#### 4.2. End-to-End Data Science: RAPIDS

`scipy.signal`. Third-party libraries are also beginning to emerge, which are built on the RAPIDS core, extending it with new and useful capabilities. BlazingSQL [81] loads data into GPU memory, making it queryable through a dialect of SQL. Graphistry (https://https://graphistry.com) enables the exploration and visualization of connections and relationships in data by modeling it as a graph with vertices and connecting edges.

#### 4.3. NDArray and Vectorized Operations

`DeviceNDArray`, providing GPU-accelerated implementations of many common functions in NumPy’s NDArray.

`scipy.stats`and

`scipy.sparse`, which use the corresponding CUDA toolkit libraries wherever possible. CuPy also wraps NVRTC (https://docs.nvidia.com/cuda/nvrtc/index.html) to provide a Python API capable of compiling and executing CUDA kernels at runtime. CuPy was developed to provide multidimensional array support for the deep learning library Chainer [84], and it has since become used by many libraries as a GPU-accelerated drop-in replacement for NumPy and SciPy.

`Tensor`objects, which are multidimensional arrays. These libraries, along with Chainer, provide APIs similar to NumPy, but build computation graphs to allow sequences of operations on tensors to be defined separately from their execution. This is motivated by their use in deep learning, where tracking the dependencies between operations allow them to provide features like automatic differentiation, which is not needed in general array libraries like Numba or CuPy. A more detailed discussion of deep learning and automatic differentiation can be found in Section 5.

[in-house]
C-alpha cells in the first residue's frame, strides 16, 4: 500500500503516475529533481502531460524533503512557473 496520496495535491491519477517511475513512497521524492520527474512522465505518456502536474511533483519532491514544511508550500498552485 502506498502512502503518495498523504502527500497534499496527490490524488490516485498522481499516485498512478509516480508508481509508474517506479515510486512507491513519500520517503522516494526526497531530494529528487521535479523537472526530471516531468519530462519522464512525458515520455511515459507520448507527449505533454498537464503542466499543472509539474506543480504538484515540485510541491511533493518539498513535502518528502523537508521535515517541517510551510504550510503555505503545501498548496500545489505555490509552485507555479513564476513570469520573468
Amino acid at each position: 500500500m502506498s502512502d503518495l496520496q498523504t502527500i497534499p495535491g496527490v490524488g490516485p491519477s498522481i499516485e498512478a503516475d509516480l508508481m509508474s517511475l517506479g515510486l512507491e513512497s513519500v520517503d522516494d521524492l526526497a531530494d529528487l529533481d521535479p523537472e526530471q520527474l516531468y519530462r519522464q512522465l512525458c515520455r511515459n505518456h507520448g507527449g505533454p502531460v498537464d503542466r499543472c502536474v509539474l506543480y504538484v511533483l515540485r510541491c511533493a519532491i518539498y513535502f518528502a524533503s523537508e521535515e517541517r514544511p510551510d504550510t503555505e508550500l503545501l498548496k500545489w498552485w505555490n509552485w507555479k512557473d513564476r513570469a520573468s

#### 4.4. Interoperability

`__cuda_array_interface__`(https://numba.pydata.org/numba-doc/latest/cuda/cuda_array_interface.html) and DLPack (https://github.com/dmlc/dlpack). These standards enable device memory to be easily represented and passed between different libraries without the need to copy or convert the underlying data. These serialization formats are inspired by NumPy’s appropriately named

`__array_interface__`, which has been around since 2005. See Figure 5 for Python examples of interoperability between the Numba, CuPy, and PyTorch libraries.

#### 4.5. Classical Machine Learning on GPUs

`preprocessing`,

`feature_extraction`, and

`model_selection`APIs. By focusing on important features that are missing from the ecosystem of GPU-accelerated tools, cuML also provides some algorithms that are not included in Scikit-learn, such as time series algorithms. Though still maintaining a Scikit-learn-like interface, other industry-standard APIs for some of the more specific algorithms are used in order to capture subtle differences that increase usability, like Statsmodels [92].

#### 4.6. Distributed Data Science and Machine Learning on GPUs

`Array`rather than NumPy, Dask is able to make immediate use of GPUs for distributed processing of multidimensional arrays. Dask supports the use of the Unified communication-X (UCX) [97] transport abstraction layer, which allows the workers to pass around CUDA-backed objects, such as cuDF DataFrames, CuPy NDArrays, and Numba DeviceNDArrays, using the fastest mechanism available. The UCX support in Dask is provided by the RAPIDS UCX-py (https://github.com/rapidsai/ucx-py) project, which wraps the low-level C-code in UCX with a clean and simple interface, so it can be integrated easily with other Python-based distributed systems. UCX will use CUDA IPC when GPU memory is being passed between different GPUs in the same physical machine (intra-node). GPUDirect RDMA will be used for communications across physical machines (inter-node) if it is installed; however, since it requires a compatible networking device and a kernel module to be installed in the operating system, the memory will otherwise be staged to host.

`fit()`task, or set of tasks that will need to share data with other workers. Likewise, the prediction stage generally does not require any communication between workers, enabling each worker to run their local prediction independently. This design covers most of the parametric classical ML model algorithms, with only a few exceptions.

## 5. Deep Learning

#### 5.1. Static Data Flow Graphs